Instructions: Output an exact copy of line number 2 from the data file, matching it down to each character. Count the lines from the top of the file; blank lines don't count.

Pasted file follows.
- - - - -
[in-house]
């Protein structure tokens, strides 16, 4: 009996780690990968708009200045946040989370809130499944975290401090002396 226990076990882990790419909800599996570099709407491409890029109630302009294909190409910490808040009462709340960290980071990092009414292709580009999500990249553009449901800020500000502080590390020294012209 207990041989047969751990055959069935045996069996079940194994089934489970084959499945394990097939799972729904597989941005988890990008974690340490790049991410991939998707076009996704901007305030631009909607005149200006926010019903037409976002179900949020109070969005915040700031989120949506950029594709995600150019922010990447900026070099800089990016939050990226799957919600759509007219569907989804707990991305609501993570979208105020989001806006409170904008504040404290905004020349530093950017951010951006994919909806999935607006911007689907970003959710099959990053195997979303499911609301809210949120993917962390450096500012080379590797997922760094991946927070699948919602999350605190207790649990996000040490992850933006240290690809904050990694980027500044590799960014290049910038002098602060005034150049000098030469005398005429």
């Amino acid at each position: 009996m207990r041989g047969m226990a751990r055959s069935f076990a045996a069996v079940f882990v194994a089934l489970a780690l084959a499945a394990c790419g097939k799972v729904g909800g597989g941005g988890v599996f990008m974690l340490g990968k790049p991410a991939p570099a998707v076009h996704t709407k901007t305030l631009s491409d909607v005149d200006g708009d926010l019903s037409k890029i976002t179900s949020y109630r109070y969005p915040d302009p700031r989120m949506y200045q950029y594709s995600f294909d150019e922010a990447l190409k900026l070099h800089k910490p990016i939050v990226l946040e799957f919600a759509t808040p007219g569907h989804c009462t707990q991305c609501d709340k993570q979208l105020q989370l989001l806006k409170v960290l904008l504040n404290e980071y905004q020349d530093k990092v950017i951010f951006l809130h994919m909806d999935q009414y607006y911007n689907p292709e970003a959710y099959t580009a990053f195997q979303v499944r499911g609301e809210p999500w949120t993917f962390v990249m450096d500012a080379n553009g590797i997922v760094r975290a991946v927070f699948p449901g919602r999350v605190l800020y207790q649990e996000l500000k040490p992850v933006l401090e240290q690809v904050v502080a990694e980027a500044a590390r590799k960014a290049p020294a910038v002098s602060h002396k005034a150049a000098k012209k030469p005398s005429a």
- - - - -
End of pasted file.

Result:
């Protein structure tokens, strides 16, 4: 009996780690990968708009200045946040989370809130499944975290401090002396 226990076990882990790419909800599996570099709407491409890029109630302009294909190409910490808040009462709340960290980071990092009414292709580009999500990249553009449901800020500000502080590390020294012209 207990041989047969751990055959069935045996069996079940194994089934489970084959499945394990097939799972729904597989941005988890990008974690340490790049991410991939998707076009996704901007305030631009909607005149200006926010019903037409976002179900949020109070969005915040700031989120949506950029594709995600150019922010990447900026070099800089990016939050990226799957919600759509007219569907989804707990991305609501993570979208105020989001806006409170904008504040404290905004020349530093950017951010951006994919909806999935607006911007689907970003959710099959990053195997979303499911609301809210949120993917962390450096500012080379590797997922760094991946927070699948919602999350605190207790649990996000040490992850933006240290690809904050990694980027500044590799960014290049910038002098602060005034150049000098030469005398005429």